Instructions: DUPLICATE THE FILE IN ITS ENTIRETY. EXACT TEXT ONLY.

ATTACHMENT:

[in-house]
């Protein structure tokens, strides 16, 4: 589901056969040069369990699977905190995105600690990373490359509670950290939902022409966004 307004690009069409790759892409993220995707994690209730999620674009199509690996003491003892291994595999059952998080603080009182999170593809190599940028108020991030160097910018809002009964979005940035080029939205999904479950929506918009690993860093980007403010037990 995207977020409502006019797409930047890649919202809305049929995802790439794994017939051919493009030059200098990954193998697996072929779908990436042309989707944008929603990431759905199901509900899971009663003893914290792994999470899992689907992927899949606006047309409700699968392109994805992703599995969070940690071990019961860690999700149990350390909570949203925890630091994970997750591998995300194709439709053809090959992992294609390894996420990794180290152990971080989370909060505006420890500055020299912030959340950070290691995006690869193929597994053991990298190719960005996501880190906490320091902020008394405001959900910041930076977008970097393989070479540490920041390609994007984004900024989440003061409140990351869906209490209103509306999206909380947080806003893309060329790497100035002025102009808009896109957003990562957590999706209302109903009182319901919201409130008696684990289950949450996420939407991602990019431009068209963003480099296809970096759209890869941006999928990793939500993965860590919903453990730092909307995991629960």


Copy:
[in-house]
């Protein structure tokens, strides 16, 4: 589901056969040069369990699977905190995105600690990373490359509670950290939902022409966004 307004690009069409790759892409993220995707994690209730999620674009199509690996003491003892291994595999059952998080603080009182999170593809190599940028108020991030160097910018809002009964979005940035080029939205999904479950929506918009690993860093980007403010037990 995207977020409502006019797409930047890649919202809305049929995802790439794994017939051919493009030059200098990954193998697996072929779908990436042309989707944008929603990431759905199901509900899971009663003893914290792994999470899992689907992927899949606006047309409700699968392109994805992703599995969070940690071990019961860690999700149990350390909570949203925890630091994970997750591998995300194709439709053809090959992992294609390894996420990794180290152990971080989370909060505006420890500055020299912030959340950070290691995006690869193929597994053991990298190719960005996501880190906490320091902020008394405001959900910041930076977008970097393989070479540490920041390609994007984004900024989440003061409140990351869906209490209103509306999206909380947080806003893309060329790497100035002025102009808009896109957003990562957590999706209302109903009182319901919201409130008696684990289950949450996420939407991602990019431009068209963003480099296809970096759209890869941006999928990793939500993965860590919903453990730092909307995991629960």